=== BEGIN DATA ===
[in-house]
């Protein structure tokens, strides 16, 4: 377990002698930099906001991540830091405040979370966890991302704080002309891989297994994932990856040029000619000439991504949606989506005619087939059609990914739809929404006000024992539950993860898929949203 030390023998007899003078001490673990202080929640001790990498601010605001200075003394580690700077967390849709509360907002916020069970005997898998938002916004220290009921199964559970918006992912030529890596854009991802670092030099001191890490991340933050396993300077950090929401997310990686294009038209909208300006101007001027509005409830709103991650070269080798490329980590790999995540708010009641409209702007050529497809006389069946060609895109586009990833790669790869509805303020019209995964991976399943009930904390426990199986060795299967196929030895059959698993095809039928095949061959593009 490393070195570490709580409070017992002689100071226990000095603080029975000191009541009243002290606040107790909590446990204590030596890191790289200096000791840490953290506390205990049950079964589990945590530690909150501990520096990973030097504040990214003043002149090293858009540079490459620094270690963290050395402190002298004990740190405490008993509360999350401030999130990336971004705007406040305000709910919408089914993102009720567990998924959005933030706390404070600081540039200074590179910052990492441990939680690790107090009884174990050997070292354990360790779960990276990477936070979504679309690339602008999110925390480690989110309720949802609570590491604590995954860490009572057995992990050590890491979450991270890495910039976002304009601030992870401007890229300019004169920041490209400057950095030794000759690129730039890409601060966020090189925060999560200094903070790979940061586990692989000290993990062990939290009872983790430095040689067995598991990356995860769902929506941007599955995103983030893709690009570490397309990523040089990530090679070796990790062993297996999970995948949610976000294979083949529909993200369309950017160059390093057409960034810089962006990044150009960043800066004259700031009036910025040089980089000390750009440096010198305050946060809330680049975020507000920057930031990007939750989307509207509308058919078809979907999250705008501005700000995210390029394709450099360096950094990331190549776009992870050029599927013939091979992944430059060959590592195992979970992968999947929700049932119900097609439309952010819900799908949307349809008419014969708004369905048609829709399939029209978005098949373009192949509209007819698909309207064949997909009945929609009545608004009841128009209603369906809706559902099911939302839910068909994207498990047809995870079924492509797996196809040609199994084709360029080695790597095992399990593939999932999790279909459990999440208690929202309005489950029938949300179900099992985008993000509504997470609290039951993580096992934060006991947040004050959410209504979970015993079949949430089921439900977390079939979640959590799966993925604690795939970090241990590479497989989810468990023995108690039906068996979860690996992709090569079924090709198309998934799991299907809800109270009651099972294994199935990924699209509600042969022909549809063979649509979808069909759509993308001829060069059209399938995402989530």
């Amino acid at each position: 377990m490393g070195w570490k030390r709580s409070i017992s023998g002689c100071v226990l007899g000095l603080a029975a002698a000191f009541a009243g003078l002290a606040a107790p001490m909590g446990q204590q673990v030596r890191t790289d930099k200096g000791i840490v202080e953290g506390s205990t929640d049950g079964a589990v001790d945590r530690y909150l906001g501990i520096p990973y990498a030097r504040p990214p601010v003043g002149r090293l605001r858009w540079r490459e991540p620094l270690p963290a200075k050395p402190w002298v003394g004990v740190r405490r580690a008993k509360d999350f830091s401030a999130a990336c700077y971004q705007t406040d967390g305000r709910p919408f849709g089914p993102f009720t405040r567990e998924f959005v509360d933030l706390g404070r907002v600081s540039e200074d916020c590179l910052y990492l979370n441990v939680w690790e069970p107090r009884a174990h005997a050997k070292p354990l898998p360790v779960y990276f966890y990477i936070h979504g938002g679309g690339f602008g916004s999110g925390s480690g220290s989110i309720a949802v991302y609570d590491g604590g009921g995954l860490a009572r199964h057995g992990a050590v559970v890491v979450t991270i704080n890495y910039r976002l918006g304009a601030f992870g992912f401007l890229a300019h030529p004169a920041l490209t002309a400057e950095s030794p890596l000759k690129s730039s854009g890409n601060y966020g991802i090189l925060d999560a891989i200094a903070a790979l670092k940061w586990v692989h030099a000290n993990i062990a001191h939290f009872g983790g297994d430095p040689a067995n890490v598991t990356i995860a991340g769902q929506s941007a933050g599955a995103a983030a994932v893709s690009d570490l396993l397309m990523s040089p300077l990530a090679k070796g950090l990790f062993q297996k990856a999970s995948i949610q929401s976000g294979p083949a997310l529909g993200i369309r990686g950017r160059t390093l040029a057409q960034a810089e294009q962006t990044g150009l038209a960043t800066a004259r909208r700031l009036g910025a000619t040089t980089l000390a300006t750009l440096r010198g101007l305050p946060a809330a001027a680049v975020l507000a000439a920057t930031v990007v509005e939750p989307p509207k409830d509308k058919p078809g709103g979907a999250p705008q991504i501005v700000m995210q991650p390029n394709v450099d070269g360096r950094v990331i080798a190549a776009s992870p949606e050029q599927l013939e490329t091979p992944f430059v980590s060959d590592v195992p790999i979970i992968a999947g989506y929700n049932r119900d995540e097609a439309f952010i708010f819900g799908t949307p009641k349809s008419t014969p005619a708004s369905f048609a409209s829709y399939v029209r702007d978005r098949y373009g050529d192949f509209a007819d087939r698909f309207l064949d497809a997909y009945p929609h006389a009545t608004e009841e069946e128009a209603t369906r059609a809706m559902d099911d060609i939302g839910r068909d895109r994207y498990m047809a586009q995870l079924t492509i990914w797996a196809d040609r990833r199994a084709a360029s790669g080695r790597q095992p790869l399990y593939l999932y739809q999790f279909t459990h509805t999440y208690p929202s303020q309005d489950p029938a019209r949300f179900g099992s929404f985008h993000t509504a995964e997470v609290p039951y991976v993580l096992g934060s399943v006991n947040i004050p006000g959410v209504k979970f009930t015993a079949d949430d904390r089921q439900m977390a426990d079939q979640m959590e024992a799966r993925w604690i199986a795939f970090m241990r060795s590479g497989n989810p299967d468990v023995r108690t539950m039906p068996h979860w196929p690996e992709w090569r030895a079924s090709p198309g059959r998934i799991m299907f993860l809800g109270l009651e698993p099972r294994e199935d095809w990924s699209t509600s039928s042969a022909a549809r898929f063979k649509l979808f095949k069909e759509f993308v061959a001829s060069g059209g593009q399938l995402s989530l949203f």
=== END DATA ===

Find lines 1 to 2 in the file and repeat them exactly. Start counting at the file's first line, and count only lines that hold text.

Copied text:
[in-house]
């Protein structure tokens, strides 16, 4: 377990002698930099906001991540830091405040979370966890991302704080002309891989297994994932990856040029000619000439991504949606989506005619087939059609990914739809929404006000024992539950993860898929949203 030390023998007899003078001490673990202080929640001790990498601010605001200075003394580690700077967390849709509360907002916020069970005997898998938002916004220290009921199964559970918006992912030529890596854009991802670092030099001191890490991340933050396993300077950090929401997310990686294009038209909208300006101007001027509005409830709103991650070269080798490329980590790999995540708010009641409209702007050529497809006389069946060609895109586009990833790669790869509805303020019209995964991976399943009930904390426990199986060795299967196929030895059959698993095809039928095949061959593009 490393070195570490709580409070017992002689100071226990000095603080029975000191009541009243002290606040107790909590446990204590030596890191790289200096000791840490953290506390205990049950079964589990945590530690909150501990520096990973030097504040990214003043002149090293858009540079490459620094270690963290050395402190002298004990740190405490008993509360999350401030999130990336971004705007406040305000709910919408089914993102009720567990998924959005933030706390404070600081540039200074590179910052990492441990939680690790107090009884174990050997070292354990360790779960990276990477936070979504679309690339602008999110925390480690989110309720949802609570590491604590995954860490009572057995992990050590890491979450991270890495910039976002304009601030992870401007890229300019004169920041490209400057950095030794000759690129730039890409601060966020090189925060999560200094903070790979940061586990692989000290993990062990939290009872983790430095040689067995598991990356995860769902929506941007599955995103983030893709690009570490397309990523040089990530090679070796990790062993297996999970995948949610976000294979083949529909993200369309950017160059390093057409960034810089962006990044150009960043800066004259700031009036910025040089980089000390750009440096010198305050946060809330680049975020507000920057930031990007939750989307509207509308058919078809979907999250705008501005700000995210390029394709450099360096950094990331190549776009992870050029599927013939091979992944430059060959590592195992979970992968999947929700049932119900097609439309952010819900799908949307349809008419014969708004369905048609829709399939029209978005098949373009192949509209007819698909309207064949997909009945929609009545608004009841128009209603369906809706559902099911939302839910068909994207498990047809995870079924492509797996196809040609199994084709360029080695790597095992399990593939999932999790279909459990999440208690929202309005489950029938949300179900099992985008993000509504997470609290039951993580096992934060006991947040004050959410209504979970015993079949949430089921439900977390079939979640959590799966993925604690795939970090241990590479497989989810468990023995108690039906068996979860690996992709090569079924090709198309998934799991299907809800109270009651099972294994199935990924699209509600042969022909549809063979649509979808069909759509993308001829060069059209399938995402989530």